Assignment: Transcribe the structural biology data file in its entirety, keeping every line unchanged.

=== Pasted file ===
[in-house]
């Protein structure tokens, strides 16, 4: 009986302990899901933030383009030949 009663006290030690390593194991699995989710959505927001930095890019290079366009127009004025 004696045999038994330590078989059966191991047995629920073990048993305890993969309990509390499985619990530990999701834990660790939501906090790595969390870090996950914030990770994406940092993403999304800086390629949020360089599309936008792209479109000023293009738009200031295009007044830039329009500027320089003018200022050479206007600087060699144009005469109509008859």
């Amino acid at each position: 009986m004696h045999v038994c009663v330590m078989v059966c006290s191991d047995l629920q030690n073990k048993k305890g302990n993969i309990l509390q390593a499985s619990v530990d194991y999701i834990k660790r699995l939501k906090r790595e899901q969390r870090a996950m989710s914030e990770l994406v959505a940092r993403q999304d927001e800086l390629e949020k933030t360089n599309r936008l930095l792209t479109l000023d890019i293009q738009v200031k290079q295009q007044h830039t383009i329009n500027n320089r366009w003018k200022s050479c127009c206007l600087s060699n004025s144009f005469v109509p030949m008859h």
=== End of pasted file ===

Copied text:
[in-house]
């Protein structure tokens, strides 16, 4: 009986302990899901933030383009030949 009663006290030690390593194991699995989710959505927001930095890019290079366009127009004025 004696045999038994330590078989059966191991047995629920073990048993305890993969309990509390499985619990530990999701834990660790939501906090790595969390870090996950914030990770994406940092993403999304800086390629949020360089599309936008792209479109000023293009738009200031295009007044830039329009500027320089003018200022050479206007600087060699144009005469109509008859």
């Amino acid at each position: 009986m004696h045999v038994c009663v330590m078989v059966c006290s191991d047995l629920q030690n073990k048993k305890g302990n993969i309990l509390q390593a499985s619990v530990d194991y999701i834990k660790r699995l939501k906090r790595e899901q969390r870090a996950m989710s914030e990770l994406v959505a940092r993403q999304d927001e800086l390629e949020k933030t360089n599309r936008l930095l792209t479109l000023d890019i293009q738009v200031k290079q295009q007044h830039t383009i329009n500027n320089r366009w003018k200022s050479c127009c206007l600087s060699n004025s144009f005469v109509p030949m008859h």